Sightings of a mountain lion have spread from Kansas University's west campus into the Alvamar development in western Lawrence.
A woman and her daughter reported separate sightings this month of mountain lions, a species state wildlife officials are hesitant to admit exists anywhere in Kansas.
Marlene Penny thinks she even heard the mountain lion about 4:30 a.m. Tuesday near her home in the Alvamar neighborhood.
"Something woke us up," she said. "We thought it was probably the big cat. It sounded like something between a screech and howl. There is a big animal out here."
Penny said Tuesday that she and her daughter, Sarah, each had encounters with a mountain lion, earlier this month in the Alvamar development.
Both sightings were about a mile west of where people have reported seeing a mountain lion roaming since August 2003 on KU's west campus.
Penny said she saw a cougar early Feb. 4 when she went to baby-sit while her daughter went to Lawrence Memorial Hospital to give birth.
Penny saw the animal about 3 a.m. on Nicklaus Drive, just as she was turning east from Inverness Drive.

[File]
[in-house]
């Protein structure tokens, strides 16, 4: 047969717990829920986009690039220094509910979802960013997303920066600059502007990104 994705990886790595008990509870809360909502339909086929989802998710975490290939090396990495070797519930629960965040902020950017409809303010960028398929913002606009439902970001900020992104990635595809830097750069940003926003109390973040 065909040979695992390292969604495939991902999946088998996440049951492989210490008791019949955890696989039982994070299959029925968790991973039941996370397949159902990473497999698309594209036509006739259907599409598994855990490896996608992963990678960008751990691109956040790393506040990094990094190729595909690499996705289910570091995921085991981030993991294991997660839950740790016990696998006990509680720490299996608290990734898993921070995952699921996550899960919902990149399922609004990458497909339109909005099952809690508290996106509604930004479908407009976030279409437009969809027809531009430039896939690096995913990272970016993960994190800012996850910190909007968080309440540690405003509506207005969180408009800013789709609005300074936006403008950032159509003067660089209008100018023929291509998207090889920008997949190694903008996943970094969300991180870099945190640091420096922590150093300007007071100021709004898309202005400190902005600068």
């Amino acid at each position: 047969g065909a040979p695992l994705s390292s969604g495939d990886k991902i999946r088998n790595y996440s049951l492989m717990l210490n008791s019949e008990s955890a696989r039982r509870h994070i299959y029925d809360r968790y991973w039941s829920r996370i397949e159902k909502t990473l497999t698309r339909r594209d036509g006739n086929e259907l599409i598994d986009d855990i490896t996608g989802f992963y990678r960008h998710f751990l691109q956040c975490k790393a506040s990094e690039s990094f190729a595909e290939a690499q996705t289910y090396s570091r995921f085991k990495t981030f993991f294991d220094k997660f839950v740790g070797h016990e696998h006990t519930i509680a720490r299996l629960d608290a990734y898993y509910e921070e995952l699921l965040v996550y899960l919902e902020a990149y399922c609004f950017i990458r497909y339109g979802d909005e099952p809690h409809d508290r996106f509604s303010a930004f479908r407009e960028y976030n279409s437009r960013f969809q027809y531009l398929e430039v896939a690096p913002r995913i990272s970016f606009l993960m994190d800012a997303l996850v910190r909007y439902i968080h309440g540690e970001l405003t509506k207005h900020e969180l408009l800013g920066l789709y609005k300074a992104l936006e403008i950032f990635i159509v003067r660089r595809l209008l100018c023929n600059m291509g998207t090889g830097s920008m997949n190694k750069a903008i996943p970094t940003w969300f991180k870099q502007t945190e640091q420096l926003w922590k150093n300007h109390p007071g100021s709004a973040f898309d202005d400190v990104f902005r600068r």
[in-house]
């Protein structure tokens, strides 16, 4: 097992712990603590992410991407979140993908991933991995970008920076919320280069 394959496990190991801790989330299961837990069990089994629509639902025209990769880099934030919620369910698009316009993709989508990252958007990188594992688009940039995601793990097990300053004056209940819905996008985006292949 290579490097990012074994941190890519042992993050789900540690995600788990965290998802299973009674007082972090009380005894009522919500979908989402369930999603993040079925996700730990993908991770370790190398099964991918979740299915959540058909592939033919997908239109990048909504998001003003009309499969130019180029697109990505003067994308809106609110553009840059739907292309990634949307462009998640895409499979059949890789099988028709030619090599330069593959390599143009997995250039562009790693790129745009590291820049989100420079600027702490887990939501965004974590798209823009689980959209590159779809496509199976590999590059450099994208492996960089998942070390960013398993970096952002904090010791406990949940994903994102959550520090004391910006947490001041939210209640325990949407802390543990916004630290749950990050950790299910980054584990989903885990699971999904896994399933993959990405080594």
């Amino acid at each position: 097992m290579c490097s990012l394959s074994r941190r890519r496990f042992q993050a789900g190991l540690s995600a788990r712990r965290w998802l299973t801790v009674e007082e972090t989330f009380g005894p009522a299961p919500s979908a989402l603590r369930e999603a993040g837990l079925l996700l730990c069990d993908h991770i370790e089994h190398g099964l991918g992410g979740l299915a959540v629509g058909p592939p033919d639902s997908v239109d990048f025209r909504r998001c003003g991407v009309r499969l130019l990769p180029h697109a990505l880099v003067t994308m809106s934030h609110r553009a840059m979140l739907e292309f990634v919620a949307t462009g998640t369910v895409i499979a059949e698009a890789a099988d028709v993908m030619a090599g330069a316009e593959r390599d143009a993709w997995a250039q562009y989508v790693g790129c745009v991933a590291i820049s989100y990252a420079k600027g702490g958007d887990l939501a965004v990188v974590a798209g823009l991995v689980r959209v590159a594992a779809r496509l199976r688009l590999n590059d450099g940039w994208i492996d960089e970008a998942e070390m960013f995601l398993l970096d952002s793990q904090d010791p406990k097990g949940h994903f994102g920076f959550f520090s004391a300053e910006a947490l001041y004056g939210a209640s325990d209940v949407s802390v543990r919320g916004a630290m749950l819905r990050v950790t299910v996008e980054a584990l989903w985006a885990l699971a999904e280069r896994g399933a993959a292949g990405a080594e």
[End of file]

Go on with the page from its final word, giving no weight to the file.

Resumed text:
"I had to stop because there was this really big animal in front of me," Penny said Tuesday. "I stopped, and it turned and looked at me. It was this huge cat face. It turned and ran across the median, heading north. It had a really long tail. I was like, 'Oh my gosh, that's a lion.'"
Penny and her husband, Bill, went back to the area a few hours later and saw big cat tracks in the snow.
In the excitement of a new baby in the family, Penny call the city's animal control department until the next day.
Penny said another daughter, Sarah Penny, who lives in Washington, D.C., advised her not to talk too much about it. However, when Sarah came back to visit, she had her own encounter.
As Sarah Penny was driving to an early church service, about 8 a.m. Feb. 15 on Quail Creek Drive, she saw a mountain lion running near the 18th tee on the Alvamar public golf course and go into the brush by the creek.
State wildlife officials have not ruled out that the cats exist in Kansas, but in a legislative hearing last month in Topeka, research biologist Matt Peek said Kansas Wildlife and Parks officials essentially would have to see a wild cougar in Kansas before stating the animals had returned to the state.
Peek's boss, Wildlife and Parks Secretary Mike Hayden, sees the mountain lion debate a bit differently.
"The question, really, in Lawrence is not whether somebody saw a mountain lion; it's, 'Was it a wild mountain lion or was it one that got loose or was turned loose by its owners?'" Hayden, a former governor who now lives in Lawrence, told a University Forum audience last month.
After her encounter with a cat, Marlene Penny is a believer.
"It is a unique experience when you see it," she said.